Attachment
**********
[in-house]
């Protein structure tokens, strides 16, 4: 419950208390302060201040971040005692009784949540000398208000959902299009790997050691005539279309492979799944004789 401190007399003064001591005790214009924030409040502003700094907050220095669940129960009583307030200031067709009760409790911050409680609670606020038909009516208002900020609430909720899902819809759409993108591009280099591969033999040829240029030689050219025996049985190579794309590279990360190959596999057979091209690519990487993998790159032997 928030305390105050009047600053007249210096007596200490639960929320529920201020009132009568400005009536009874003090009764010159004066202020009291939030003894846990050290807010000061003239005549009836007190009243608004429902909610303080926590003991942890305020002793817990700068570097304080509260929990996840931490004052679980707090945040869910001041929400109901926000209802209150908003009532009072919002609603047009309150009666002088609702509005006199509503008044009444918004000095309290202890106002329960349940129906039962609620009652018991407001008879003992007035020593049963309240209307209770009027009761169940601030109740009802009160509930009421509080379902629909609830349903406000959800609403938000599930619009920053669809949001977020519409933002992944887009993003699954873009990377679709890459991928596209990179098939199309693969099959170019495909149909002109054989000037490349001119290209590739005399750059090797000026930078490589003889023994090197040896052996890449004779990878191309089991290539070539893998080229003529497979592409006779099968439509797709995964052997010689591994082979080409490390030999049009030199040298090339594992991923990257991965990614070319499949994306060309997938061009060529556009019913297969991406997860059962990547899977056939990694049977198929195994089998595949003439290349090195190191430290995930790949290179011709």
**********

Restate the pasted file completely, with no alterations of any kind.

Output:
[in-house]
């Protein structure tokens, strides 16, 4: 419950208390302060201040971040005692009784949540000398208000959902299009790997050691005539279309492979799944004789 401190007399003064001591005790214009924030409040502003700094907050220095669940129960009583307030200031067709009760409790911050409680609670606020038909009516208002900020609430909720899902819809759409993108591009280099591969033999040829240029030689050219025996049985190579794309590279990360190959596999057979091209690519990487993998790159032997 928030305390105050009047600053007249210096007596200490639960929320529920201020009132009568400005009536009874003090009764010159004066202020009291939030003894846990050290807010000061003239005549009836007190009243608004429902909610303080926590003991942890305020002793817990700068570097304080509260929990996840931490004052679980707090945040869910001041929400109901926000209802209150908003009532009072919002609603047009309150009666002088609702509005006199509503008044009444918004000095309290202890106002329960349940129906039962609620009652018991407001008879003992007035020593049963309240209307209770009027009761169940601030109740009802009160509930009421509080379902629909609830349903406000959800609403938000599930619009920053669809949001977020519409933002992944887009993003699954873009990377679709890459991928596209990179098939199309693969099959170019495909149909002109054989000037490349001119290209590739005399750059090797000026930078490589003889023994090197040896052996890449004779990878191309089991290539070539893998080229003529497979592409006779099968439509797709995964052997010689591994082979080409490390030999049009030199040298090339594992991923990257991965990614070319499949994306060309997938061009060529556009019913297969991406997860059962990547899977056939990694049977198929195994089998595949003439290349090195190191430290995930790949290179011709």